Ecological networks in uncertain river futures

Although floods are often associated with negative effects on human infrastructure, they bring many important benefits to ecosystems. Preserving or restoring natural flow dynamics is vital for the maintenance of healthy river ecosystems under future climates.

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The paper in Nature Ecology & Evolution is here: 

Rivers have been, and continue to be, dramatically transformed worldwide, and the human need for water means this is a reality that is here to persist. Dams alone have resulted in drastically altered river flows globally, by dampening or removing floods, and homogenizing flows (removing floods and droughts). The many benefits provided by riparian ecosystems (e.g. regulating thermal regimes and water quality, flood attenuation, habitat provision etc.) are under threat from altered flow regimes through both river management and the pervasive threat of climate change. So, there’s a real need to be able to forecast the effects of changing flows on river and riparian ecosystems over long timescales. 

Desert rivers can have rich riparian plant ecosystems inherently tied to the dynamic flow regime. Left: Upper Bill Williams River, Arizona (credit: J. Tonkin). Right: Multiple stage classes of cottonwoods, each laid down on particular flood events over decades (credit: D. Merritt).

Back in late 2015, we got together as a group of diverse scientists to work on a US Department of Defense funded project developing predictive models linking river flows with population dynamics in arid river ecosystems of the US southwest. In the process of polishing off a previous effort, now published in Ecological Applications, something really exciting emerged. The whole network approach that we employed in this paper was born from a sensitivity analysis on the core model as part of the preceding paper, and we didn’t initially realize the full potential of the approach.

Our story highlights the real benefit of exploratory, curiosity-driven research. Science often takes you in unexpected directions and this is a great example of that.

By visualizing sensitivities of the plant community members to minute tweaks in their vital rates, we realized there was more to the story. At this point, we were simply running sensitivities that we expected to present cursorily in an appendix ­– parameter sensitivities being nothing more than due diligence. It was later in the process that we realized that the information contained in the sensitivities could be used to understand emergent ecological interactions, specifically in the form of networks. Not only were within-guild sensitivities holding important information, but so too were those among guilds.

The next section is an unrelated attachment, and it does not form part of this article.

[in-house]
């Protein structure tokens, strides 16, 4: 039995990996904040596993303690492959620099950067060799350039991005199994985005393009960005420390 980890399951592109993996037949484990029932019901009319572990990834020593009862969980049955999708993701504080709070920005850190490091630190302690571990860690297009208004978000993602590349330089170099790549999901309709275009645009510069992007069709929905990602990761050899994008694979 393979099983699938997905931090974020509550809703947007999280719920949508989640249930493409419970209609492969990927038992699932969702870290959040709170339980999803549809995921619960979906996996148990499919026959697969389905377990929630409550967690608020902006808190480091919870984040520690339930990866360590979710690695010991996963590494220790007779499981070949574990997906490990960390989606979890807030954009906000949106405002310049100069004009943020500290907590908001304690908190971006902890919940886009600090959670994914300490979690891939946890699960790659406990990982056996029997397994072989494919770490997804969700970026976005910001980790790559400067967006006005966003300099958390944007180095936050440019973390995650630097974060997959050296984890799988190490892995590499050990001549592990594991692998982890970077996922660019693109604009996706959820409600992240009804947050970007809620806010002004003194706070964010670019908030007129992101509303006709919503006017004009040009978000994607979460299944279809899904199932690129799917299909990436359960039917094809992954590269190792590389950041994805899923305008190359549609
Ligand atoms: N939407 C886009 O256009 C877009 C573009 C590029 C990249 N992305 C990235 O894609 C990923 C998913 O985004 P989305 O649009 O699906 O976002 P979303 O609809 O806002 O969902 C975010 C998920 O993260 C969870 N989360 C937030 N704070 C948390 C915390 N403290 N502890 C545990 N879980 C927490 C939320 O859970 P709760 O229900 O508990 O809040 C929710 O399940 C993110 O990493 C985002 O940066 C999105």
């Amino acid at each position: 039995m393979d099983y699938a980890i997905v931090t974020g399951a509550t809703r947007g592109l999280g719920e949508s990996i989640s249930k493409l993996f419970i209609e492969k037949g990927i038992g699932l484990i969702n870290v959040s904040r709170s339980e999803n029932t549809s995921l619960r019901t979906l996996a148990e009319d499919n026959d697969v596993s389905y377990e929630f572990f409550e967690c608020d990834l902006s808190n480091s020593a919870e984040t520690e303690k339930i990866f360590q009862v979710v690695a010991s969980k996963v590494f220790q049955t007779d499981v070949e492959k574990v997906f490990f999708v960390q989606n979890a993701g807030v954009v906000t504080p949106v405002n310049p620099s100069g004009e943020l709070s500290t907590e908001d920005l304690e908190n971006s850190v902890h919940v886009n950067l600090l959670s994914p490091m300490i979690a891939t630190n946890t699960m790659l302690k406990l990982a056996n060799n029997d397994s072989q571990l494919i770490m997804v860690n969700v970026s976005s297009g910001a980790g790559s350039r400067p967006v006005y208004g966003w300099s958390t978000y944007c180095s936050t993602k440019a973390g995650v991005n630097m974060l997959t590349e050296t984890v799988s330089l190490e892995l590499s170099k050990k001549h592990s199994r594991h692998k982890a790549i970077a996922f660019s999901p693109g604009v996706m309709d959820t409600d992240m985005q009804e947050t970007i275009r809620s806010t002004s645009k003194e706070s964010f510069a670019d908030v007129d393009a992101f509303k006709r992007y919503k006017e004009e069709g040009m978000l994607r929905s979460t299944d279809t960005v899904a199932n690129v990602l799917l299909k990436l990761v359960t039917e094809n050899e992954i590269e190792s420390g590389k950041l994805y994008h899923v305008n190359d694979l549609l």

The formation of networks from cross-guild sensitivity analyses. This figure shows the results of one cross-guild sensitivity analysis at the natural flow regime, which was used to form the network on the right.

We got to work exploring what was in the end a rather large computational effort – we joked that we had so many cores running in parallel that the campus warmed by approximately 3 deg. C during the running of the models (~500 days of computing time on a high performance computing cluster). (We’re considering running these again in March to induce an early Spring on campus). What resulted is a really neat but concerning result. 

A summary of different flow alteration simulations on riparian plant networks. Scenarios run from the natural flow regime to extreme flood, drought and flow homogenization. Models were projected forward 250 years.

We demonstrated just how damaging flow regime alteration can be on riparian plant ecosystems. Moving even slightly away from the natural flow regime (the recorded historical pattern of floods and droughts) can lead to a collapse in the structure of ecological networks. The tools we used (mechanistic models and network theory) allowed us to examine not just overall network properties, but also the importance of individual members of the network, and I must say, it’s pretty exciting to see just how in tune these ecosystems are to the natural flow regime. By exploring the full gamut of possible flow regime futures on riparian plant ecosystems, we were able to underscore the importance of maintaining floods under future climates for healthy riparian ecosystems – both flow homogenization and drought scenarios had similar negative effects on the structure of the networks, but the addition of floods had a more minor influence.

Members of the plant crew (Dave Merritt and Sam Eggleston, left; Dave Merritt, right) hard at work measuring plant traits. Credit: L. Reynolds.

This was a very cool project to work on. It’s really exciting to be able to work in such a collaborative and interdisciplinary way. We had our riparian plant experts who did all of the detailed natural history work compiling plant trait information, and the other half of the team spearheading the modeling effort. I’m lucky enough to be able to keep working with this great team, building on these and other efforts to better understand river ecosystems in a non-stationary world.  

The DoD project team, featuring the plant crew in their glorious attire. Back row (from left to right): Dave Lytle, Jono Tonkin, Jane Rogosch, Dave Merritt, Lindsay Reynolds, Julian Scott. Front row: Joelle Blais, Emily Khazan, Julian Olden, Dave DuBose. Credit: D. Merritt.

Jonathan Tonkin

Postdoctoral Scholar, Oregon State University